I was saddened last week to learn of the death of Alan Abelson, long-time editor of Barron’s. Although I fell from the ranks of subscribers years ago, I have for many years enjoyed picking up the magazine when I would happen upon it and quickly reading Alan’s Up and Down Wall Street column. It would invariably prove entertaining – and usually education if he were writing about broad market themes rather than individual securities.
Alan had a droll wit and regularly directed heavy doses of sarcasm toward purveyors of Wall Street’s common wisdom. He recognized and criticized the tendency of investors and advisors alike to fall in love with whatever had been moving aggressively upward. And he wielded an especially derisive pen toward marketers of securities products with unsound valuations. Those who read Alan’s columns over the years came away with a comprehensive understanding of sound investing principles.
Relatively early on in my investment career, I had the good fortune to get to know Alan. Having founded Marathon Asset Management Co.–now a part of Mission Management & Trust Co.–in the mid-1980s, I was in my first years as a Registered Investment Advisor. Alan came across one of my articles and published it in Barron’s. Writing essentially for Marathon’s clients, I was surprised that my work had attracted the attention of one of the preeminent scribes in the world of financial journalism. Only later did I learn from others far more familiar with the difficulty of getting published how fortunate I was to have been published nationally early in an investment career and without a publicist.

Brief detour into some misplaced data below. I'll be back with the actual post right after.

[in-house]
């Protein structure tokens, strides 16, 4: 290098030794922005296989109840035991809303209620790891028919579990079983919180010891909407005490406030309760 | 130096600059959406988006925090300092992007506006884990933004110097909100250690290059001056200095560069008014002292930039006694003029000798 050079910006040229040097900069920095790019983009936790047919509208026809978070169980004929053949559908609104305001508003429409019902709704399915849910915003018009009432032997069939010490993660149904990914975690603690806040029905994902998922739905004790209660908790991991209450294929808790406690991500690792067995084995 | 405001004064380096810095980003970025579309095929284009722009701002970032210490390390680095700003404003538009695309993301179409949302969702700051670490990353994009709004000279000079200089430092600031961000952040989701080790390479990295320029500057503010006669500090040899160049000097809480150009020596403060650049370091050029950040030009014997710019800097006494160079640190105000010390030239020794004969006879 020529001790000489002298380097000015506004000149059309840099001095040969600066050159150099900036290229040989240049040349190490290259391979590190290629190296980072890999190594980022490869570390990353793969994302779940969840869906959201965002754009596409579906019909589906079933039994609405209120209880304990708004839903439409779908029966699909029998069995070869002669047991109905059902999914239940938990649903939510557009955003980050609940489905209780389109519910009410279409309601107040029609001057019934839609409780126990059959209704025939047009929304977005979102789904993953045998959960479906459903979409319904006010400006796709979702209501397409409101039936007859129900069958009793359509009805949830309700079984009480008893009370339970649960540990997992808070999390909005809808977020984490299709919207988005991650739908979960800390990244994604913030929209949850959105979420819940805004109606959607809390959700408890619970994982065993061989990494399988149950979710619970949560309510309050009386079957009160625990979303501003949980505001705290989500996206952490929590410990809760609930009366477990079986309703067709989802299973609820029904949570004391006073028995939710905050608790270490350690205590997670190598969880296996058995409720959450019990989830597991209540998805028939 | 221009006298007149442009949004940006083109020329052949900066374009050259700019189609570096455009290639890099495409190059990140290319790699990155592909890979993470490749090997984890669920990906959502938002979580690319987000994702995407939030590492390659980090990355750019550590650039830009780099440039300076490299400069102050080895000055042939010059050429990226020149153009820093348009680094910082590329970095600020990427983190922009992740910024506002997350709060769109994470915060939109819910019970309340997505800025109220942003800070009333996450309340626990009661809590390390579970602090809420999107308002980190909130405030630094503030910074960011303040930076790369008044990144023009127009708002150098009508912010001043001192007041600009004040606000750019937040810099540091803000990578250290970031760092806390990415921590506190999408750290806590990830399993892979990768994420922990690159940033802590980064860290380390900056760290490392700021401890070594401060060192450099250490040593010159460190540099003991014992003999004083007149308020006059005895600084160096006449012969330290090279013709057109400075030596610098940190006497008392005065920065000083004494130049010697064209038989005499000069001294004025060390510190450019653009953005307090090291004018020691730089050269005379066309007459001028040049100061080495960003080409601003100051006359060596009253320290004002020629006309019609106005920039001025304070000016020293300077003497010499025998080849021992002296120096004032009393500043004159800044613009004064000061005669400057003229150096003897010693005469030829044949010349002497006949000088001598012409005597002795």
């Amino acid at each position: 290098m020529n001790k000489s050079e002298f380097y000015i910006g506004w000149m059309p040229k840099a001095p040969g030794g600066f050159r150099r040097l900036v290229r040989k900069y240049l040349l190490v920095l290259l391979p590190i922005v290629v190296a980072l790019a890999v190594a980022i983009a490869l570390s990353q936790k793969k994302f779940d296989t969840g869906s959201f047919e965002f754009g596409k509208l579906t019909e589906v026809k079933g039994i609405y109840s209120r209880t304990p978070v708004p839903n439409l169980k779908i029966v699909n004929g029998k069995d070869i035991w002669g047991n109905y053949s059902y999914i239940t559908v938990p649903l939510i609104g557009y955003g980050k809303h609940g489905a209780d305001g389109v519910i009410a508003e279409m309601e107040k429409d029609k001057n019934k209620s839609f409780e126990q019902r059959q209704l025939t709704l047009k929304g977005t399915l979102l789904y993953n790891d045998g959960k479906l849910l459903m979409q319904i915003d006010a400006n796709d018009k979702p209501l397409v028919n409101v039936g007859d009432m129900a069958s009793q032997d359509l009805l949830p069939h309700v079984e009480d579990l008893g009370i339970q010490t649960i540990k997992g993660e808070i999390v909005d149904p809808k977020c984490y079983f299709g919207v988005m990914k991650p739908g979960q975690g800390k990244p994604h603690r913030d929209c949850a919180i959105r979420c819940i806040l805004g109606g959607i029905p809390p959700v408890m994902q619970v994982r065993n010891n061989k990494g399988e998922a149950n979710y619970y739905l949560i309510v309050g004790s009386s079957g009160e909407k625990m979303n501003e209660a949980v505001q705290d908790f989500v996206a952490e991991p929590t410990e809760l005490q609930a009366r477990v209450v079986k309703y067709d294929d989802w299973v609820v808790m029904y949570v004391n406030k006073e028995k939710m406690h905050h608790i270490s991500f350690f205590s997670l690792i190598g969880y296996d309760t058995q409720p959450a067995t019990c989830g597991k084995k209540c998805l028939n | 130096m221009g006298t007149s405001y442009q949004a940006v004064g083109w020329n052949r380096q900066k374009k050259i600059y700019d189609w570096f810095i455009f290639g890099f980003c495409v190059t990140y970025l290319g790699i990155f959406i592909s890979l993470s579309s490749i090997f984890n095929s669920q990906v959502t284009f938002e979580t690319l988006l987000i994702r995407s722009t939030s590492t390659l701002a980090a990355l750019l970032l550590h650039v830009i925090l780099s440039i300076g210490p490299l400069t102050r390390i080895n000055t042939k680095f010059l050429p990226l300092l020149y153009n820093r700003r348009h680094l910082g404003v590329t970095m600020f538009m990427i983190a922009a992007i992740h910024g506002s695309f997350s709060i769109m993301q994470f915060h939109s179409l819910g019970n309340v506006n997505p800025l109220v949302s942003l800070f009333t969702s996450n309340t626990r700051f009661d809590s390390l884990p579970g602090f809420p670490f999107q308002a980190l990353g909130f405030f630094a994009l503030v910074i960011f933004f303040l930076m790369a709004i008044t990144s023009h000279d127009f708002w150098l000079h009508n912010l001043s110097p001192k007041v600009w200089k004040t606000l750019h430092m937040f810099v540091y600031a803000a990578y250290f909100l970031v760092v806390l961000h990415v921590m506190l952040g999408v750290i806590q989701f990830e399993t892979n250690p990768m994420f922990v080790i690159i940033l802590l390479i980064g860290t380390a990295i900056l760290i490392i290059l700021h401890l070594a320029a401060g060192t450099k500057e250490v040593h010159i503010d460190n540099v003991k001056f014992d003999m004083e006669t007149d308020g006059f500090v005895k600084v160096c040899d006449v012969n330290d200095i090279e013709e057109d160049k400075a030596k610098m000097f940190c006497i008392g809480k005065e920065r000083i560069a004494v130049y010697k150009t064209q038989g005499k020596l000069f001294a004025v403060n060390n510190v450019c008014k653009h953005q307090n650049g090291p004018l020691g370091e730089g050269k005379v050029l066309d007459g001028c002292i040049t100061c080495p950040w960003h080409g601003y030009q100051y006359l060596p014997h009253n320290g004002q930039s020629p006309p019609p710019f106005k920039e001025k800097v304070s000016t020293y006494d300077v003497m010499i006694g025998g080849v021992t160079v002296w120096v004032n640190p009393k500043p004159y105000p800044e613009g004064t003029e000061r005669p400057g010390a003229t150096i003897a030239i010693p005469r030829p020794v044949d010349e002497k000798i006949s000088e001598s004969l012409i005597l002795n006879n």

I met Alan only once in his New York office, but we interacted by phone from time to time. He quoted me in his column occasionally, once sent a photographer and interviewer to my La Jolla office and even saw fit to put me on Barron’s cover page one week. His belief in the president of a young company lent Marathon a credibility that helped us to grow. It is with appreciation, respect and sadness that I note his passing.